How to Dry Out Beets

Lisa Jensen

Drying is a simple method to preserve the fall harvest and one of the oldest methods of food preservation. Dehydration requires heat and air circulation to remove moisture. You can use an electric dehydrator with a thermostat or a conventional oven. The key is to dry beets quickly and not cook them.

Rehydrate dried beets in flavorful liquid, such as stock, for a hearty flavor.

Dried beets usually are reconstituted or added to soups and stews. If properly dried, beets retain their flavor and much of their nutritional value.

  1. Blanch the beets in boiling water for 20 minutes and transfer them into a container of ice water. Scrape the peels from the beets.

  2. Trim off the stems and taproot and slice the beets into uniform, 1/8-inch-wide strips. Chop the beets into 1/4-inch-thick pieces or grate them using a box grater.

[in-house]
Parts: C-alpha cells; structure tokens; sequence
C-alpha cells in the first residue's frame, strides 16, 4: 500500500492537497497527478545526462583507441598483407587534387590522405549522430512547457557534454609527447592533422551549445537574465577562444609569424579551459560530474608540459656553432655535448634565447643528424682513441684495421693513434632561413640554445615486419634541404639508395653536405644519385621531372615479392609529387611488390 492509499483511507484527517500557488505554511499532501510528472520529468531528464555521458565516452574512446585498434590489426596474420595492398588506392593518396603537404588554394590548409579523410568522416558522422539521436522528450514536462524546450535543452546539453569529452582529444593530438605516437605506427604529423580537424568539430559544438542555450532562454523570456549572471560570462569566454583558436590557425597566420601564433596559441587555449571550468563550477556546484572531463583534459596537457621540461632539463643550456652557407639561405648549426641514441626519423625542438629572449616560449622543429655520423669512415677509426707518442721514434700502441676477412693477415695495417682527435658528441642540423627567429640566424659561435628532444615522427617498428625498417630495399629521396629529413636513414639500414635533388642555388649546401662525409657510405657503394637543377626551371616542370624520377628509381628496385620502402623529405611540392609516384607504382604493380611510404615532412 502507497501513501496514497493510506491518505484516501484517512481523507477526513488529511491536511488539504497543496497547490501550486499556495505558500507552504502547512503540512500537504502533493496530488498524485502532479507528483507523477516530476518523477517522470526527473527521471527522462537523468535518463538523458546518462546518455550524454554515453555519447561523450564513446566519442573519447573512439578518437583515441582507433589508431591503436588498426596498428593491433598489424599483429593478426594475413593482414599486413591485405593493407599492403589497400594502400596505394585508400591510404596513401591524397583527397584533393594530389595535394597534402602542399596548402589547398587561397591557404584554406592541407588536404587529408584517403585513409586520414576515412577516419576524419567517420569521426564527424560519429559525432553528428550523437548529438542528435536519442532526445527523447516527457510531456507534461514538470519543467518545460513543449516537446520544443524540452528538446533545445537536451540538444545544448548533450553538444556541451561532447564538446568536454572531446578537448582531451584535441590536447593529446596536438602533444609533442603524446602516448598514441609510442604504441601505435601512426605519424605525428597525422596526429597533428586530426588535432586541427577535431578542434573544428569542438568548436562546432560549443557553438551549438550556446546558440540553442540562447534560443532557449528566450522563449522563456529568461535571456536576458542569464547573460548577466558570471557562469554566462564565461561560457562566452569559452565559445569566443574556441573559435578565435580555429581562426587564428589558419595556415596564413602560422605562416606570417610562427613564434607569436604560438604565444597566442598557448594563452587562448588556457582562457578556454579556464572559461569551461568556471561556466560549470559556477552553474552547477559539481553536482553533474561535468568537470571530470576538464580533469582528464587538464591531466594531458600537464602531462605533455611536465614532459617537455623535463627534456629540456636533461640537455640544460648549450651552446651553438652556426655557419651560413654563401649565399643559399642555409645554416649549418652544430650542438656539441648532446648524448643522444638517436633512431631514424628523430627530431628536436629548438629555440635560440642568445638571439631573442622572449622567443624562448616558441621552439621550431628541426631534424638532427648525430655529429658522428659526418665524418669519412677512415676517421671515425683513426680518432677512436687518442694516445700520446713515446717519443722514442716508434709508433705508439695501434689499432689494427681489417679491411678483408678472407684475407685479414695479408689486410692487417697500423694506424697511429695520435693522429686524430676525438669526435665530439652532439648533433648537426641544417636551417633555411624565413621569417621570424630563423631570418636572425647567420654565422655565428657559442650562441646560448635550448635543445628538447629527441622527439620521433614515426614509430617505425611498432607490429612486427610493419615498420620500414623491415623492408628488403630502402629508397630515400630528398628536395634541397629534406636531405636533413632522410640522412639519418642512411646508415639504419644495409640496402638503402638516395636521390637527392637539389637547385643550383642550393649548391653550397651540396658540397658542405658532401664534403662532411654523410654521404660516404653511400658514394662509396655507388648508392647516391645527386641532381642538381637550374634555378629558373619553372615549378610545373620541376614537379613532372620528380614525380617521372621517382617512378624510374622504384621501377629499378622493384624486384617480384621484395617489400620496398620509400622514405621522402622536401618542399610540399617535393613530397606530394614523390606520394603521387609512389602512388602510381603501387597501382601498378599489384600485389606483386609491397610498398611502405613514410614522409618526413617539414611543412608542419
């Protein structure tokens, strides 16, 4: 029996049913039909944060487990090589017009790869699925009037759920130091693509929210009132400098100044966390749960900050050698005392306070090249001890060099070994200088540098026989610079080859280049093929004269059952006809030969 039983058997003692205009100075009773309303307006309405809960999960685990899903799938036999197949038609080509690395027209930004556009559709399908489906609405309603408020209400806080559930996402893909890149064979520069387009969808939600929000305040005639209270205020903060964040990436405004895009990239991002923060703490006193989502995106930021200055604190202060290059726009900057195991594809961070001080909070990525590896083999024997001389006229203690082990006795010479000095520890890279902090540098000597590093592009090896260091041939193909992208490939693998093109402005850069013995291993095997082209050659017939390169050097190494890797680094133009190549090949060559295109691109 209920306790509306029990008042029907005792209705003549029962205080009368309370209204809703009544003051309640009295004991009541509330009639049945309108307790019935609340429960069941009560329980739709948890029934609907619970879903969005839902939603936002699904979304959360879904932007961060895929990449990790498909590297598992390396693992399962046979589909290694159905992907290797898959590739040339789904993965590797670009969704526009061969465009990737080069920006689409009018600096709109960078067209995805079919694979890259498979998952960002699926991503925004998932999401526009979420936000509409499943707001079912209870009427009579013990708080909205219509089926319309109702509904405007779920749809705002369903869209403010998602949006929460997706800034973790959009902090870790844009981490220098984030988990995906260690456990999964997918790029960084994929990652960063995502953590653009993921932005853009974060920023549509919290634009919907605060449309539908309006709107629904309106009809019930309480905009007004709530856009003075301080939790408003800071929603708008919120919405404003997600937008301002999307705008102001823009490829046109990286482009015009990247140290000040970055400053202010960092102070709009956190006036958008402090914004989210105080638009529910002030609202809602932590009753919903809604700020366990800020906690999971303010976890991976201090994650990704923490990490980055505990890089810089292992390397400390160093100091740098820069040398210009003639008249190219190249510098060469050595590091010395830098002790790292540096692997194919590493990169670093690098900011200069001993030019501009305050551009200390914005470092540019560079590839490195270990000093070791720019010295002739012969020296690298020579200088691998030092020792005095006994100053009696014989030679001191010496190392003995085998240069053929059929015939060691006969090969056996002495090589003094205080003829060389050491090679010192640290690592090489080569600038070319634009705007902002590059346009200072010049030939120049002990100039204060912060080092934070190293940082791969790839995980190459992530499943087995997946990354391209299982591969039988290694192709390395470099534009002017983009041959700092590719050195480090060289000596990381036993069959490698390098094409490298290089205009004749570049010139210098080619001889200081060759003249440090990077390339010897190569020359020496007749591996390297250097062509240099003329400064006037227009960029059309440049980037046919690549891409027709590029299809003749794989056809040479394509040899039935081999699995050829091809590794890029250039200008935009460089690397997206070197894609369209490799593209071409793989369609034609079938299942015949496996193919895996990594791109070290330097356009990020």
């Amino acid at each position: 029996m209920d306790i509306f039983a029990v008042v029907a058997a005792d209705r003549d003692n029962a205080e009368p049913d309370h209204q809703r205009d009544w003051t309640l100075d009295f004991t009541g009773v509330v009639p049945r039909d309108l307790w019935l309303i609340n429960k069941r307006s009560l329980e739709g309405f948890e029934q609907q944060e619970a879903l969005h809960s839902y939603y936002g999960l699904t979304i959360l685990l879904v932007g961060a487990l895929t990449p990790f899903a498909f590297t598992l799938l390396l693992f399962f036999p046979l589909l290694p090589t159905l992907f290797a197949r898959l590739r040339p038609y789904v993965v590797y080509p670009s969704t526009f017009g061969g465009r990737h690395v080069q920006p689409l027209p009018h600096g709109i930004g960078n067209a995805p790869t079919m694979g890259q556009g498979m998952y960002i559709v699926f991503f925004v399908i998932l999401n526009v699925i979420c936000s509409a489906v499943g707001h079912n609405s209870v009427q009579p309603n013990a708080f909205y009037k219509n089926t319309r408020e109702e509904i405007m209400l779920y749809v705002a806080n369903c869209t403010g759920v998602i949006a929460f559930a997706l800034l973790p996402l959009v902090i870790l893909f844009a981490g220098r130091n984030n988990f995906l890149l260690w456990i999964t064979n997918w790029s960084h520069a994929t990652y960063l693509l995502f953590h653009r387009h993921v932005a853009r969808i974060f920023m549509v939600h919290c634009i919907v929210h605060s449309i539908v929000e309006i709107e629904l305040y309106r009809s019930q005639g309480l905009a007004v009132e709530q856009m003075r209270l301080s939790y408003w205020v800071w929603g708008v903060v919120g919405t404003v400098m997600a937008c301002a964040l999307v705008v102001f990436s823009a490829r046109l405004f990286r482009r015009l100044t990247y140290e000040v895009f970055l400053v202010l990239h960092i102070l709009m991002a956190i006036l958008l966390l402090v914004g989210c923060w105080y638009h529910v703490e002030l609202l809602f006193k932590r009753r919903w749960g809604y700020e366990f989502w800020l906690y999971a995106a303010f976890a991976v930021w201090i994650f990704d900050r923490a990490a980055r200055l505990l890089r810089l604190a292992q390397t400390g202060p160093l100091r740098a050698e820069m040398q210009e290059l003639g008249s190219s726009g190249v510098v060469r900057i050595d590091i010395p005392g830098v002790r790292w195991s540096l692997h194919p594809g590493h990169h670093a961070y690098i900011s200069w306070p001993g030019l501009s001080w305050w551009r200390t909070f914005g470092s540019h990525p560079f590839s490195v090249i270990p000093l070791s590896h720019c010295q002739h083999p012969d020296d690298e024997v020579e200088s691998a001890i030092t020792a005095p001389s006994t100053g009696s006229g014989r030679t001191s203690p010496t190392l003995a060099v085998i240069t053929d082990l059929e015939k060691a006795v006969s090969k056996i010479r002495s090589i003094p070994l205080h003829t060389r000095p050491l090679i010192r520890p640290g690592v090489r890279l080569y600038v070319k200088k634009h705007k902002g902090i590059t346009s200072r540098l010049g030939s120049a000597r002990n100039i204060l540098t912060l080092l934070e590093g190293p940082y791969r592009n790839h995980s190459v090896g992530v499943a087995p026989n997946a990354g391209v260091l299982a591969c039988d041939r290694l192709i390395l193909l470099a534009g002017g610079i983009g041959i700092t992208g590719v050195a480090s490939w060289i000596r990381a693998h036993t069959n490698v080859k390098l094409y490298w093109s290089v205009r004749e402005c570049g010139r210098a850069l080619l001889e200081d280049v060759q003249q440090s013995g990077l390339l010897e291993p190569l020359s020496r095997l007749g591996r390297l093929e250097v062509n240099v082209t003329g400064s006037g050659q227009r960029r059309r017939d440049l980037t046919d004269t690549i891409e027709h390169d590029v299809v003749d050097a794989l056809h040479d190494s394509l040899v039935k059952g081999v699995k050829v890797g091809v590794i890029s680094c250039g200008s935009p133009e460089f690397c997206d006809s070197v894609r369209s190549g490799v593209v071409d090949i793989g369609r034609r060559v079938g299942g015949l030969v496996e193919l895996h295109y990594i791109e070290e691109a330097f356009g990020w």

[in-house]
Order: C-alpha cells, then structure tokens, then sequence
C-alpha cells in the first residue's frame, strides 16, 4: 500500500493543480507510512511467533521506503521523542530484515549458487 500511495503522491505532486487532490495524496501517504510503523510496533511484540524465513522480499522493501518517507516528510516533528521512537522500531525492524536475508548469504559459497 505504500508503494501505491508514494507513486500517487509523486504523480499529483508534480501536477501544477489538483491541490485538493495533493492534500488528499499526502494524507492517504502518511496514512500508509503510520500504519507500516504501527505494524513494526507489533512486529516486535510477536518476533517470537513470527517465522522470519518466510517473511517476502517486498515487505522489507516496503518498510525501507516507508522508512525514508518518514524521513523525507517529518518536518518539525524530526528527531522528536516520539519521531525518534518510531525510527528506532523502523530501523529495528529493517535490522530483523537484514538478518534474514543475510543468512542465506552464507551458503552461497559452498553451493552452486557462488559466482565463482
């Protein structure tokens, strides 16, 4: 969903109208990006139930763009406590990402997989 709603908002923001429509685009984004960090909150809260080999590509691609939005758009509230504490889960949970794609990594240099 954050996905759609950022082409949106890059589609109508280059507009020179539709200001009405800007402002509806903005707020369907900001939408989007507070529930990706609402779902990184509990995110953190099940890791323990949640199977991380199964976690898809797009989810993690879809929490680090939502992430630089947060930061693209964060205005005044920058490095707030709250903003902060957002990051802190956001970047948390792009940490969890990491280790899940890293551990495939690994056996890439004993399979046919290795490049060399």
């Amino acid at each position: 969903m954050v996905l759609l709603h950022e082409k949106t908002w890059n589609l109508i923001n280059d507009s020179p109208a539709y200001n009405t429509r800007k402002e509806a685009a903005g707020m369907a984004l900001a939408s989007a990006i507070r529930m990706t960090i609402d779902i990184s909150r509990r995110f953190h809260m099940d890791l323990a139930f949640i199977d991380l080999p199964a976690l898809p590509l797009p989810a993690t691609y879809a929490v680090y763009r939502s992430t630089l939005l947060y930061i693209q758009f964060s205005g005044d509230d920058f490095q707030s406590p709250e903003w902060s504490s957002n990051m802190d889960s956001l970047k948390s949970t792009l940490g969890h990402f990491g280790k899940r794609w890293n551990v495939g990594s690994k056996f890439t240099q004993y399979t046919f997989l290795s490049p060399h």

3. Heat the food dehydrator to 120 degrees Fahrenheit and lay the beet pieces about 1/4 inch apaprt from each other on the drying trays.

  4. If using an oven, heat it to the Warm setting. Place the beets on cooling racks covered with a piece of cheesecloth.

  5. Dry beet strips until they are brittle or crisp, about 8 hours, in the dehydrator; dry chopped or grated beets for four to six hours.

  6. If using the oven, dry beet strips for 4 hours and shredded beets for 2 hours.


Pack the dried and cooled beets into dry, airtight containers or plastic bags that seal. Store the dried beets in a cool, dark place. Check the beets after a few days and then periodically to make sure they are completely dried. Use dried beets within six to 12 months. Discard the beets and disinfect the containers if you see signs of mold or other spoilage. Soak dried beets in cold water for one hour to reconstitute. Add dry or reconstituted beets to soups or stews. Dried beets will double in size when reconstituted.